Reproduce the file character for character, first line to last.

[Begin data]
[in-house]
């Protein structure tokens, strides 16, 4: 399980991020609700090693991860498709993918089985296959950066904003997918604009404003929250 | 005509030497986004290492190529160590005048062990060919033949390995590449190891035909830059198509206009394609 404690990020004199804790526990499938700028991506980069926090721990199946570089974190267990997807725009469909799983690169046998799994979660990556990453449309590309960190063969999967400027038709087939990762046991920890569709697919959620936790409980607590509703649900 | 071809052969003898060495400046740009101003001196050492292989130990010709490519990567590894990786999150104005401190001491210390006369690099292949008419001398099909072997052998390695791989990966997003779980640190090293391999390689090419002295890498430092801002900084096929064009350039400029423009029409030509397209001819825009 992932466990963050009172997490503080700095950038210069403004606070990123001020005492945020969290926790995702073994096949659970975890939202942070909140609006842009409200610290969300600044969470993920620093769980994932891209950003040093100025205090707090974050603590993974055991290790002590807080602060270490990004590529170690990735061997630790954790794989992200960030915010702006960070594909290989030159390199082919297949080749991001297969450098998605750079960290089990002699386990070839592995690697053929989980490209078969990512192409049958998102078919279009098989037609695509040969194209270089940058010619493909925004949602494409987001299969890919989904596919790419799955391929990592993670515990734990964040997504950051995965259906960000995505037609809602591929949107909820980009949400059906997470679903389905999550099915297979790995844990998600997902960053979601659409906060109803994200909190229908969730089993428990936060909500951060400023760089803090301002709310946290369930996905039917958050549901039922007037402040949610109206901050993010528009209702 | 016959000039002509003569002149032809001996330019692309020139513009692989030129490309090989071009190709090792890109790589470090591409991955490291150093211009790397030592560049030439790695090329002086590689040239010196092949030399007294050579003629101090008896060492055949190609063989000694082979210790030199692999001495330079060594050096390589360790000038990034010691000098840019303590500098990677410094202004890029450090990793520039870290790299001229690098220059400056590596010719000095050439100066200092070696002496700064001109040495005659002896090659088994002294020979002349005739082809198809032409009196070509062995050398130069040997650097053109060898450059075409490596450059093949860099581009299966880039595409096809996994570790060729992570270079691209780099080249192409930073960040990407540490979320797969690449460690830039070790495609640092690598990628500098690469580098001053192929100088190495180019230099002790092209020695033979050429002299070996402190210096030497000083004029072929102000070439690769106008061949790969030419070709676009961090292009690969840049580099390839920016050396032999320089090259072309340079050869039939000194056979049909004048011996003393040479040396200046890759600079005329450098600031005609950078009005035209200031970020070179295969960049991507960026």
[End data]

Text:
[in-house]
């Protein structure tokens, strides 16, 4: 399980991020609700090693991860498709993918089985296959950066904003997918604009404003929250 | 005509030497986004290492190529160590005048062990060919033949390995590449190891035909830059198509206009394609 404690990020004199804790526990499938700028991506980069926090721990199946570089974190267990997807725009469909799983690169046998799994979660990556990453449309590309960190063969999967400027038709087939990762046991920890569709697919959620936790409980607590509703649900 | 071809052969003898060495400046740009101003001196050492292989130990010709490519990567590894990786999150104005401190001491210390006369690099292949008419001398099909072997052998390695791989990966997003779980640190090293391999390689090419002295890498430092801002900084096929064009350039400029423009029409030509397209001819825009 992932466990963050009172997490503080700095950038210069403004606070990123001020005492945020969290926790995702073994096949659970975890939202942070909140609006842009409200610290969300600044969470993920620093769980994932891209950003040093100025205090707090974050603590993974055991290790002590807080602060270490990004590529170690990735061997630790954790794989992200960030915010702006960070594909290989030159390199082919297949080749991001297969450098998605750079960290089990002699386990070839592995690697053929989980490209078969990512192409049958998102078919279009098989037609695509040969194209270089940058010619493909925004949602494409987001299969890919989904596919790419799955391929990592993670515990734990964040997504950051995965259906960000995505037609809602591929949107909820980009949400059906997470679903389905999550099915297979790995844990998600997902960053979601659409906060109803994200909190229908969730089993428990936060909500951060400023760089803090301002709310946290369930996905039917958050549901039922007037402040949610109206901050993010528009209702 | 016959000039002509003569002149032809001996330019692309020139513009692989030129490309090989071009190709090792890109790589470090591409991955490291150093211009790397030592560049030439790695090329002086590689040239010196092949030399007294050579003629101090008896060492055949190609063989000694082979210790030199692999001495330079060594050096390589360790000038990034010691000098840019303590500098990677410094202004890029450090990793520039870290790299001229690098220059400056590596010719000095050439100066200092070696002496700064001109040495005659002896090659088994002294020979002349005739082809198809032409009196070509062995050398130069040997650097053109060898450059075409490596450059093949860099581009299966880039595409096809996994570790060729992570270079691209780099080249192409930073960040990407540490979320797969690449460690830039070790495609640092690598990628500098690469580098001053192929100088190495180019230099002790092209020695033979050429002299070996402190210096030497000083004029072929102000070439690769106008061949790969030419070709676009961090292009690969840049580099390839920016050396032999320089090259072309340079050869039939000194056979049909004048011996003393040479040396200046890759600079005329450098600031005609950078009005035209200031970020070179295969960049991507960026």